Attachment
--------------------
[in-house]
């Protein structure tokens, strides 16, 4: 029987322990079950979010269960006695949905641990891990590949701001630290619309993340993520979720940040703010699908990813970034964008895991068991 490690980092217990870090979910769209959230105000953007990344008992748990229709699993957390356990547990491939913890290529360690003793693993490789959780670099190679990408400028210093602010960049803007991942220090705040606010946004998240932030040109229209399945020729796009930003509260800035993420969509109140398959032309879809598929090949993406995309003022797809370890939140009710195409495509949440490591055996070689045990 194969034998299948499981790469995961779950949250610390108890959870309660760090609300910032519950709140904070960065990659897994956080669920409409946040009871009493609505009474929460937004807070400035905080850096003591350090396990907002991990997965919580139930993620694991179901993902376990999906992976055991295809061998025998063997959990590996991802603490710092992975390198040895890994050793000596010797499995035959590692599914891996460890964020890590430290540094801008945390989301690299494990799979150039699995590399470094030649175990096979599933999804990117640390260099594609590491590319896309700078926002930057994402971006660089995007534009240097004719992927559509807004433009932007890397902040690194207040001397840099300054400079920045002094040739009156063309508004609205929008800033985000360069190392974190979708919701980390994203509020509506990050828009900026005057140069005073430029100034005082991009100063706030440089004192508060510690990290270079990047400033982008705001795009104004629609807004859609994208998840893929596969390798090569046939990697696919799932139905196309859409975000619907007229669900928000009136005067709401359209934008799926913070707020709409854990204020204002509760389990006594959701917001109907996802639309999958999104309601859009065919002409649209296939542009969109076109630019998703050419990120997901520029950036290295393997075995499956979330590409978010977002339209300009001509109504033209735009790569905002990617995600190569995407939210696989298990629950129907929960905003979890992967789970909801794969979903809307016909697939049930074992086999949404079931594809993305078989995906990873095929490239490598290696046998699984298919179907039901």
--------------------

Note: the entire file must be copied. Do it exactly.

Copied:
[in-house]
């Protein structure tokens, strides 16, 4: 029987322990079950979010269960006695949905641990891990590949701001630290619309993340993520979720940040703010699908990813970034964008895991068991 490690980092217990870090979910769209959230105000953007990344008992748990229709699993957390356990547990491939913890290529360690003793693993490789959780670099190679990408400028210093602010960049803007991942220090705040606010946004998240932030040109229209399945020729796009930003509260800035993420969509109140398959032309879809598929090949993406995309003022797809370890939140009710195409495509949440490591055996070689045990 194969034998299948499981790469995961779950949250610390108890959870309660760090609300910032519950709140904070960065990659897994956080669920409409946040009871009493609505009474929460937004807070400035905080850096003591350090396990907002991990997965919580139930993620694991179901993902376990999906992976055991295809061998025998063997959990590996991802603490710092992975390198040895890994050793000596010797499995035959590692599914891996460890964020890590430290540094801008945390989301690299494990799979150039699995590399470094030649175990096979599933999804990117640390260099594609590491590319896309700078926002930057994402971006660089995007534009240097004719992927559509807004433009932007890397902040690194207040001397840099300054400079920045002094040739009156063309508004609205929008800033985000360069190392974190979708919701980390994203509020509506990050828009900026005057140069005073430029100034005082991009100063706030440089004192508060510690990290270079990047400033982008705001795009104004629609807004859609994208998840893929596969390798090569046939990697696919799932139905196309859409975000619907007229669900928000009136005067709401359209934008799926913070707020709409854990204020204002509760389990006594959701917001109907996802639309999958999104309601859009065919002409649209296939542009969109076109630019998703050419990120997901520029950036290295393997075995499956979330590409978010977002339209300009001509109504033209735009790569905002990617995600190569995407939210696989298990629950129907929960905003979890992967789970909801794969979903809307016909697939049930074992086999949404079931594809993305078989995906990873095929490239490598290696046998699984298919179907039901």